This is the most niche category, covering electronics and furniture, but only at selected merchants Harvey Norman, Best Denki, Challenger, Ikea, Courts and Parisilk.
Who should use the CIMB Platinum Mastercard?
As mentioned, you get a base cash back of 0.2%, and if you want the +9.8% boost to 10%, you need to spend at least $800 per month. Although it seems a tad high, it’s actually quite “normal”.
Generally, the CIMB Platinum Mastercard is not bad for those who drive, dine out and make occasional travel bookings. The other categories like medical, electronics and furniture are quite niche – nobody plans to consistently fall sick and shop for household furniture and appliances every month, right?
Based on the cash back categories alone, the CIMB Platinum Mastercard sounds like it could be a decent card. After all, quite a majority of young, working adults fit the above-mentioned profile.
Sadly, the card comes with quite a few caveats that stop most people from maximising savings on the card.
First of all, cash back is capped at $100 per month. That may seem generous, but it is not a blanket cash back cap for all 5 categories. Instead, your rebates are capped at $20 per category, which means an expenditure cap of $200 each only.
For most people, that is insufficient for dining and perhaps just enough for petrol. If those are the only 2 categories you can confidently max out each month, then you can expect your cashback to only be around $40 to $50 – a far cry from the $100 advertised.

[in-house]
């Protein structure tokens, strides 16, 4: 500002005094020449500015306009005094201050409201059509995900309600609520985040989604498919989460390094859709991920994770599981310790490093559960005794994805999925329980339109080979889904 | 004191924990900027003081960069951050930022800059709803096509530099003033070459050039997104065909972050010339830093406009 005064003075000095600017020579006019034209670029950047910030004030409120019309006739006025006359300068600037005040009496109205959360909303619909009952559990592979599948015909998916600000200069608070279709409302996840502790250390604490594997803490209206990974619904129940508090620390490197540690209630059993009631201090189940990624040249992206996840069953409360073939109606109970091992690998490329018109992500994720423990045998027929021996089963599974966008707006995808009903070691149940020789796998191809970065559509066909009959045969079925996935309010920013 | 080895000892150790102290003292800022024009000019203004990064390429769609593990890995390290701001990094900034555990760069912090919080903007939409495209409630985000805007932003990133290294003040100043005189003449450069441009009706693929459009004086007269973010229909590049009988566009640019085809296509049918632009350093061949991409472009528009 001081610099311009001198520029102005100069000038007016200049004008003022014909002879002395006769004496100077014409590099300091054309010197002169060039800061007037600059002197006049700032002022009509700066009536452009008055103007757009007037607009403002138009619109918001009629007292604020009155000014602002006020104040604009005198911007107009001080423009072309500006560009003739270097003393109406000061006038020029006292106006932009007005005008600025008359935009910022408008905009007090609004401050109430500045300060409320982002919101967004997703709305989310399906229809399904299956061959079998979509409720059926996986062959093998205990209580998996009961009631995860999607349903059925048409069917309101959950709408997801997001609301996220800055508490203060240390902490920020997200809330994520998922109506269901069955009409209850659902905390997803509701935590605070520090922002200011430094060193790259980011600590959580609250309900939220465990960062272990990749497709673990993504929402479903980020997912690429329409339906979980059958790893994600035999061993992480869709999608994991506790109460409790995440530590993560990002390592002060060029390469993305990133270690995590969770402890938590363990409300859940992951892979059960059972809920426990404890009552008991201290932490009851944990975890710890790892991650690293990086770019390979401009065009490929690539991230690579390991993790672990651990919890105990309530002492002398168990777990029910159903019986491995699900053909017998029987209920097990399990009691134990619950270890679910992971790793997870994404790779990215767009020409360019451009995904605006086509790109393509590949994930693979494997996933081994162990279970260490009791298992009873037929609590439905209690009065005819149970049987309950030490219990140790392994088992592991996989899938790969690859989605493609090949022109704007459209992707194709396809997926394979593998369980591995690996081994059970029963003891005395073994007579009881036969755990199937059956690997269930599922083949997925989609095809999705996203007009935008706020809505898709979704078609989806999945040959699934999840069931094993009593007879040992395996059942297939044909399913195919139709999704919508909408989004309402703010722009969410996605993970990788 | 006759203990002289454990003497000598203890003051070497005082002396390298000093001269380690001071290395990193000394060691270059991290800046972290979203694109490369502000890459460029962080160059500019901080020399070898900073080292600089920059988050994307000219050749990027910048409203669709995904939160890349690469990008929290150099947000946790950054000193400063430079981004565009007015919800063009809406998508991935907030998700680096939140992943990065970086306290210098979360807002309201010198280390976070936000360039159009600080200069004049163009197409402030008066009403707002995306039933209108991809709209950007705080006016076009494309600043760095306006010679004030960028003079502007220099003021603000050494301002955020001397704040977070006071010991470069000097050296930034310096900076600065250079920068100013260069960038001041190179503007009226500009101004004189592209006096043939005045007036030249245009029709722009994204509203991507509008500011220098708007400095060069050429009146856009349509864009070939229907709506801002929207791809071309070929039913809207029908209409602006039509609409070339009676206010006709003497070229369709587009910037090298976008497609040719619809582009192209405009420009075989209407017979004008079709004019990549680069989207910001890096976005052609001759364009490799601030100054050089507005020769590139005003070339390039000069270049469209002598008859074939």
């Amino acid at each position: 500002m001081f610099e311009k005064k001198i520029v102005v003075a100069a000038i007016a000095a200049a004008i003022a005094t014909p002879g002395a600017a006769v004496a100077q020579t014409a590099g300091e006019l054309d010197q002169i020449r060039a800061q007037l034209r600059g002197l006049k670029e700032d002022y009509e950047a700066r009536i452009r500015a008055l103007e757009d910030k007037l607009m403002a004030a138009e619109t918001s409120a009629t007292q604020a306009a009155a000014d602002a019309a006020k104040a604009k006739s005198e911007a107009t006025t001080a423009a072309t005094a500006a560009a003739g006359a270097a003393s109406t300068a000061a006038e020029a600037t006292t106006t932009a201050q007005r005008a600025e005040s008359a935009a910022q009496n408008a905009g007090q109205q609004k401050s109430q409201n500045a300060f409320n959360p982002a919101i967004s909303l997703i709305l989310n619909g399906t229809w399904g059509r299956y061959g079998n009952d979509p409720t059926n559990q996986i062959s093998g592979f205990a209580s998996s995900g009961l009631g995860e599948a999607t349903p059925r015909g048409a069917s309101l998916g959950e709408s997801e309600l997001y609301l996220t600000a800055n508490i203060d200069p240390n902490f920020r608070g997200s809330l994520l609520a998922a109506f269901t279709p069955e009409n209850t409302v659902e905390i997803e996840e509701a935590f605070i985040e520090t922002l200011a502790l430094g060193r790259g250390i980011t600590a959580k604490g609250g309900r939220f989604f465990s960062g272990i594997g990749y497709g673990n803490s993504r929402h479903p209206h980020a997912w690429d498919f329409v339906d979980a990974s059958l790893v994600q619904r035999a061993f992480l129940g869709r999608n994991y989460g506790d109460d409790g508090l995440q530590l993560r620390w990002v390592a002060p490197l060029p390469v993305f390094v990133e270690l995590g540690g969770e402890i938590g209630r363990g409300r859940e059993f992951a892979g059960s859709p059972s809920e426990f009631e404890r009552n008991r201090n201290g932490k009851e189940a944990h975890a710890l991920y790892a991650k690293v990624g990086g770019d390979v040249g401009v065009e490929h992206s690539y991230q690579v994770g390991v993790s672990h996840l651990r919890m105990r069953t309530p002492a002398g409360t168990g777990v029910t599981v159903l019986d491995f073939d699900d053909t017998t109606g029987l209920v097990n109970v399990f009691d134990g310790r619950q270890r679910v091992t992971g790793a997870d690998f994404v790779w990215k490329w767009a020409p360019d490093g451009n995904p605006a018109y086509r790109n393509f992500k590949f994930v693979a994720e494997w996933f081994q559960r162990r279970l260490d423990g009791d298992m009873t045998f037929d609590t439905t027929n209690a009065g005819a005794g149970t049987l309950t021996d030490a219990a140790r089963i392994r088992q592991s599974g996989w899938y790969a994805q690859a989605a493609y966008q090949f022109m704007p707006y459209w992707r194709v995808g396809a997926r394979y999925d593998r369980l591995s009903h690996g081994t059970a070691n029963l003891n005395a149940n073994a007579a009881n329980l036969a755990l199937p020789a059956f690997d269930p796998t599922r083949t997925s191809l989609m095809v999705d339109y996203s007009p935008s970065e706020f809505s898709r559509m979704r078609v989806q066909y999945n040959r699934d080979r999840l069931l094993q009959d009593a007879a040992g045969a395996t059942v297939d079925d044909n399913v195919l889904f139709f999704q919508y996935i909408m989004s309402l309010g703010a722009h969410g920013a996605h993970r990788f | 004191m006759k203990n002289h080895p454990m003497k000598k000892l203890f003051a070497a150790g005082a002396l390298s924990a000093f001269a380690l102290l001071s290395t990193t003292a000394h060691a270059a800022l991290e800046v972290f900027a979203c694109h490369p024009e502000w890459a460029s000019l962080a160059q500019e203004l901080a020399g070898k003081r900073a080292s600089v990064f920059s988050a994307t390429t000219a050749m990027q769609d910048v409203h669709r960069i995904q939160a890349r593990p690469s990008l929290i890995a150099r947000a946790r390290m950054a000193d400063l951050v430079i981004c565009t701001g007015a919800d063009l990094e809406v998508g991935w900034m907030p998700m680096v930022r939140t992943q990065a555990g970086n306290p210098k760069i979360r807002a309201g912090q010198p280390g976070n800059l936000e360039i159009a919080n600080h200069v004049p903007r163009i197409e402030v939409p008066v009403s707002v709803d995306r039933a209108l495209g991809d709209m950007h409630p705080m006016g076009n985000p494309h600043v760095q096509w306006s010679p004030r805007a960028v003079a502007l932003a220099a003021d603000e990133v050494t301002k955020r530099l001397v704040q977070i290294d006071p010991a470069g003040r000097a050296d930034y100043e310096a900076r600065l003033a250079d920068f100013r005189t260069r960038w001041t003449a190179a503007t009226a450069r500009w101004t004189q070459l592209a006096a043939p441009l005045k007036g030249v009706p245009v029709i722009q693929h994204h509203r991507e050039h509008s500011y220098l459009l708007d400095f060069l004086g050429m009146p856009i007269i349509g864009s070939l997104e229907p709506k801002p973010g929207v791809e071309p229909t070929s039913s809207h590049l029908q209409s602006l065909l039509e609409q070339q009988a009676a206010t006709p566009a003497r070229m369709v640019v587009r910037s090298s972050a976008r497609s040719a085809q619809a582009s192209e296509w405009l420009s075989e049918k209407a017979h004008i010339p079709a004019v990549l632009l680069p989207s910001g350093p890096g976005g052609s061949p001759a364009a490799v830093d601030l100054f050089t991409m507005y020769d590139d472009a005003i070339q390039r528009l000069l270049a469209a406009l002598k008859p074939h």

In order to earn the full $100, you need to spend at least $200 on each of the 5 categories (total at least $1,000), which is quite hard.
Travel bookings in foreign currency sounds like another one you might be able to capitalise on, but you’re forced to pay in foreign currency, which means there is an additional 2% forex transaction fee. So although you still get cash back, it’s not 10%.
On its own, I find that it’s not a very competitive card.
However, if you’re a big spender who can swipe at least $1,600 per month, you can consider using the CIMB Platinum Mastercard together with the CIMB Visa Signature Card to cover all the key spending categories.
The $20 split cashback cap still applies though, so even then, your spending will have to be very evenly spread out between the 10 categories.
Alternatives to the CIMB Platinum Mastercard
Comparing the CIMB Platinum Mastercard with others in the “all rounder” category, it lacks certain key categories like online shopping and groceries.
BOC Family Card — This is the only card that matches CIMB Platinum Mastercard’s 10% on dining. The other categories are less attractive though. You only get 3% on transport, groceries and online purchases. The minimum spend is the same ($800), but the cashback cap is $25/category.
Citi Cash Back Card — This card covers dining and petrol too, but with an additional groceries category, which is better than the CIMB Platinum Mastercard’s personal care stores category. The minimum spend is more ($888) and the cashback is less (8%), but the rebate cap is also higher ($25/category).
UOB One — If you spend on random stuff that don’t fit into any of the above boxes, consider the UOB One card. Unlike the CIMB Platinum Mastercard and above-mentioned competitors, this card doesn’t award cashback based on spending categories. If you can spend at least $2,000 per month for 3 months, you will get $100 back that quarter (up to 5%).